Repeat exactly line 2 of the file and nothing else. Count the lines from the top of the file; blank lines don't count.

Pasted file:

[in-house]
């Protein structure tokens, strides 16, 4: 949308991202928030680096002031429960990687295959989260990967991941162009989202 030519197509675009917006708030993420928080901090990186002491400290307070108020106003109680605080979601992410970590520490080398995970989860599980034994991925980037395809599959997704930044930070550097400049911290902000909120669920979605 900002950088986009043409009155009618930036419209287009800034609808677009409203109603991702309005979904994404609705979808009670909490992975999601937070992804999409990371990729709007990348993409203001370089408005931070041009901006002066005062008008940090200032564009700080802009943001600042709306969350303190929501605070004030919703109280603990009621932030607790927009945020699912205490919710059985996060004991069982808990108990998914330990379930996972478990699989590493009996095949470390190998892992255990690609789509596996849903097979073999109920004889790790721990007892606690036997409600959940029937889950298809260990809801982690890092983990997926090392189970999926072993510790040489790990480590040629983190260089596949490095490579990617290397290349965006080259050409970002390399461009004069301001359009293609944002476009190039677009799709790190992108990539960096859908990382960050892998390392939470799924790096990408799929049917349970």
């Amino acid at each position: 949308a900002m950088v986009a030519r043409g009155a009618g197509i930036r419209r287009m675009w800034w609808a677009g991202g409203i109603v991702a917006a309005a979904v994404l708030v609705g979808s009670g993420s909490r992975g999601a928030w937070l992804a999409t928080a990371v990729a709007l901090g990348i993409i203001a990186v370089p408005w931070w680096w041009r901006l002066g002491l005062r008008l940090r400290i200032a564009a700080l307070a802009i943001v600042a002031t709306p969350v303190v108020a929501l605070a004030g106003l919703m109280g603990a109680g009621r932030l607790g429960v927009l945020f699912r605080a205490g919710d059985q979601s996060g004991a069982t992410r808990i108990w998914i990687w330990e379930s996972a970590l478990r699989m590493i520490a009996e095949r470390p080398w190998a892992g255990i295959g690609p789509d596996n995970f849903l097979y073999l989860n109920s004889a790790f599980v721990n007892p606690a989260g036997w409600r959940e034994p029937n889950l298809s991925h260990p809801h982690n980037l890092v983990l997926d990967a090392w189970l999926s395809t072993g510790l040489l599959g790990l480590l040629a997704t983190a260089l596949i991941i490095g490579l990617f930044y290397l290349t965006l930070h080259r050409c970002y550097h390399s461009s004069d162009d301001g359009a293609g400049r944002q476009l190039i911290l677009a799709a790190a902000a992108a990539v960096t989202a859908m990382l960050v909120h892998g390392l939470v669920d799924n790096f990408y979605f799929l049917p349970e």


């Protein structure tokens, strides 16, 4: 949308991202928030680096002031429960990687295959989260990967991941162009989202 030519197509675009917006708030993420928080901090990186002491400290307070108020106003109680605080979601992410970590520490080398995970989860599980034994991925980037395809599959997704930044930070550097400049911290902000909120669920979605 900002950088986009043409009155009618930036419209287009800034609808677009409203109603991702309005979904994404609705979808009670909490992975999601937070992804999409990371990729709007990348993409203001370089408005931070041009901006002066005062008008940090200032564009700080802009943001600042709306969350303190929501605070004030919703109280603990009621932030607790927009945020699912205490919710059985996060004991069982808990108990998914330990379930996972478990699989590493009996095949470390190998892992255990690609789509596996849903097979073999109920004889790790721990007892606690036997409600959940029937889950298809260990809801982690890092983990997926090392189970999926072993510790040489790990480590040629983190260089596949490095490579990617290397290349965006080259050409970002390399461009004069301001359009293609944002476009190039677009799709790190992108990539960096859908990382960050892998390392939470799924790096990408799929049917349970």